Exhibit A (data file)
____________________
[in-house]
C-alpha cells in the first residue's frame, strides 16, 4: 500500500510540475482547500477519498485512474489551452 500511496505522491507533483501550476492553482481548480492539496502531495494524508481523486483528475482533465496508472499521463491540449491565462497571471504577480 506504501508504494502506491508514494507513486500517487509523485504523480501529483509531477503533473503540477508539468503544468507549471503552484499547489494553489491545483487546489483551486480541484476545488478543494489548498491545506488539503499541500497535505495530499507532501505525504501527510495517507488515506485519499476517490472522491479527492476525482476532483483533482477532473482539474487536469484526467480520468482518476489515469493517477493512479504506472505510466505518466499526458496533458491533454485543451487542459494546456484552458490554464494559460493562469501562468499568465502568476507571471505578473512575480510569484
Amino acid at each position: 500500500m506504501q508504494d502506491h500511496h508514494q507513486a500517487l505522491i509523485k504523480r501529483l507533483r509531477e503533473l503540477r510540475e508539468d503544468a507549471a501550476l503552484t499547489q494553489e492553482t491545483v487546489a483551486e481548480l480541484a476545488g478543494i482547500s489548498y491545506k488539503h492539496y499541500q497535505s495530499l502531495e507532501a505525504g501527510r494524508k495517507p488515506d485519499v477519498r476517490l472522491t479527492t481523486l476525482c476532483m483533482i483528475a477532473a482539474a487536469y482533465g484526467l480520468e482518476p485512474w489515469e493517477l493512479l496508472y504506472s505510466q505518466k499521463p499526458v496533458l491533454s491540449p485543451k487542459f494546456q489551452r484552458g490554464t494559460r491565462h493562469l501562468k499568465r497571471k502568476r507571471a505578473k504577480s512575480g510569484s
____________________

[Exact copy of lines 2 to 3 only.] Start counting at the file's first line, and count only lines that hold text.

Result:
C-alpha cells in the first residue's frame, strides 16, 4: 500500500510540475482547500477519498485512474489551452 500511496505522491507533483501550476492553482481548480492539496502531495494524508481523486483528475482533465496508472499521463491540449491565462497571471504577480 506504501508504494502506491508514494507513486500517487509523485504523480501529483509531477503533473503540477508539468503544468507549471503552484499547489494553489491545483487546489483551486480541484476545488478543494489548498491545506488539503499541500497535505495530499507532501505525504501527510495517507488515506485519499476517490472522491479527492476525482476532483483533482477532473482539474487536469484526467480520468482518476489515469493517477493512479504506472505510466505518466499526458496533458491533454485543451487542459494546456484552458490554464494559460493562469501562468499568465502568476507571471505578473512575480510569484
Amino acid at each position: 500500500m506504501q508504494d502506491h500511496h508514494q507513486a500517487l505522491i509523485k504523480r501529483l507533483r509531477e503533473l503540477r510540475e508539468d503544468a507549471a501550476l503552484t499547489q494553489e492553482t491545483v487546489a483551486e481548480l480541484a476545488g478543494i482547500s489548498y491545506k488539503h492539496y499541500q497535505s495530499l502531495e507532501a505525504g501527510r494524508k495517507p488515506d485519499v477519498r476517490l472522491t479527492t481523486l476525482c476532483m483533482i483528475a477532473a482539474a487536469y482533465g484526467l480520468e482518476p485512474w489515469e493517477l493512479l496508472y504506472s505510466q505518466k499521463p499526458v496533458l491533454s491540449p485543451k487542459f494546456q489551452r484552458g490554464t494559460r491565462h493562469l501562468k499568465r497571471k502568476r507571471a505578473k504577480s512575480g510569484s